The land where Lambert Stables is located was purchased by Glenn and Alline Lambert in the early 1930’s. The Original tract was purchased from the Lee family and tracts were later added from the Johnston family until it consisted of a 317 acre farm. The farm ran from Pool Rd. in Winston, crossed Johnston Rd. and continued on to Mason Creek Rd.
It originally consisted of row cropping, and raising hogs. The hog business was discontinued during the great depression when you could not survive raising swine. A cattle operation was started when a small herd of brood cows was added along with three Poultry houses. The cattle operation continued until the drought of 1986 when the herd was sold. Some row cropping was continued until Gene the oldest Son graduated from Auburn University in 1956.
Alline Lambert, wife of Glenn Lambert, worked on the 1950 census and saw that there was money being made in the poultry business. In 1951 the first poultry house was added. It was very successful and two more houses were added with the last one being added in 1960. All three houses were fully automated in 1961, when the youngest of three children, Larry, left for college. Glenn Lambert retired from the railroad in 1970 and continued the poultry operation until 1972 when it was discontinued.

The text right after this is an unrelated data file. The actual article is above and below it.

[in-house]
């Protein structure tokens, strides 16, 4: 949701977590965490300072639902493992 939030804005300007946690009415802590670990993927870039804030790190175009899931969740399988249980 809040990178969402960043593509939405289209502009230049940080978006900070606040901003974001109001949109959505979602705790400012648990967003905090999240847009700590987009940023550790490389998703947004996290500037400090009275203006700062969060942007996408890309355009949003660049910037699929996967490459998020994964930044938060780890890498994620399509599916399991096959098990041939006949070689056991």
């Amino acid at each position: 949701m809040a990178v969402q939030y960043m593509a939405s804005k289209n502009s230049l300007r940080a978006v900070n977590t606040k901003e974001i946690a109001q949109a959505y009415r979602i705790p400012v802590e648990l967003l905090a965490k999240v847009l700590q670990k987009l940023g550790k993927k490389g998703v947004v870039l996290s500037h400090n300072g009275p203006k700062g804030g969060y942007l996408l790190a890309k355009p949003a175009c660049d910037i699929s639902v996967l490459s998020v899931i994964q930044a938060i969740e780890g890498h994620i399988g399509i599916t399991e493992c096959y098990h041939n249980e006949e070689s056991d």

In 1972 A horse boarding operation was started in a small 30 by 40 barn located on the property. The boarding was expanded in 1973 when the largest of the three chicken houses was converted to a stable and approximately 15 horses were maintained at the facility. The emphasis was on family fun and trail riding and a lot of work was completed on establishing trails.
Lambert Stables began sponsoring 30 and 60 mile trail rides and 25 and 50 mile endurance races. There were enough trails to where the riders would cover 30 miles on Saturday and 30 miles on Sunday and not ride the same trail. There were trails from these stables to Douglasville, Villa Rica and Fair Play. There are still trails available and you can ride for as much as 4 hours from the stables now.